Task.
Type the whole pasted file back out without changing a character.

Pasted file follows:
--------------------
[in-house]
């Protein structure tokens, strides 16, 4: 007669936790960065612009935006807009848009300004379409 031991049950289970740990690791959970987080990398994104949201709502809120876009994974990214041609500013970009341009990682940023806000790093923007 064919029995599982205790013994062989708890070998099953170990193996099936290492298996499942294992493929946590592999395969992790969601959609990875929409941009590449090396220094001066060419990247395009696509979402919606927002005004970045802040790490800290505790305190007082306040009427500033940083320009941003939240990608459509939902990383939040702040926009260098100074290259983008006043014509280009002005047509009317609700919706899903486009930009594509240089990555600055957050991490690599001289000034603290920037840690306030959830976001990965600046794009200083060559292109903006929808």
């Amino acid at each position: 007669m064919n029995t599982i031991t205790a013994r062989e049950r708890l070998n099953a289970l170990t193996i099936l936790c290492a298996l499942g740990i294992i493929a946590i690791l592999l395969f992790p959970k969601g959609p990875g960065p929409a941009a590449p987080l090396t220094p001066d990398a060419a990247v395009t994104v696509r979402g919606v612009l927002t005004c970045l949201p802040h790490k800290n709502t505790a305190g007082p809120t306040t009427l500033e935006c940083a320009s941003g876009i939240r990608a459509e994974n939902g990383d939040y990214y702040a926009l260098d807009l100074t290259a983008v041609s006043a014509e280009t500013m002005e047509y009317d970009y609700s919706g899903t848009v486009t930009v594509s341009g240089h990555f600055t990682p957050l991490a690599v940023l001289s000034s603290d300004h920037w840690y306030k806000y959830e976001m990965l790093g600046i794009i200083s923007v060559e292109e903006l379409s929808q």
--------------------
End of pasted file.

[in-house]
């Protein structure tokens, strides 16, 4: 007669936790960065612009935006807009848009300004379409 031991049950289970740990690791959970987080990398994104949201709502809120876009994974990214041609500013970009341009990682940023806000790093923007 064919029995599982205790013994062989708890070998099953170990193996099936290492298996499942294992493929946590592999395969992790969601959609990875929409941009590449090396220094001066060419990247395009696509979402919606927002005004970045802040790490800290505790305190007082306040009427500033940083320009941003939240990608459509939902990383939040702040926009260098100074290259983008006043014509280009002005047509009317609700919706899903486009930009594509240089990555600055957050991490690599001289000034603290920037840690306030959830976001990965600046794009200083060559292109903006929808």
């Amino acid at each position: 007669m064919n029995t599982i031991t205790a013994r062989e049950r708890l070998n099953a289970l170990t193996i099936l936790c290492a298996l499942g740990i294992i493929a946590i690791l592999l395969f992790p959970k969601g959609p990875g960065p929409a941009a590449p987080l090396t220094p001066d990398a060419a990247v395009t994104v696509r979402g919606v612009l927002t005004c970045l949201p802040h790490k800290n709502t505790a305190g007082p809120t306040t009427l500033e935006c940083a320009s941003g876009i939240r990608a459509e994974n939902g990383d939040y990214y702040a926009l260098d807009l100074t290259a983008v041609s006043a014509e280009t500013m002005e047509y009317d970009y609700s919706g899903t848009v486009t930009v594509s341009g240089h990555f600055t990682p957050l991490a690599v940023l001289s000034s603290d300004h920037w840690y306030k806000y959830e976001m990965l790093g600046i794009i200083s923007v060559e292109e903006l379409s929808q």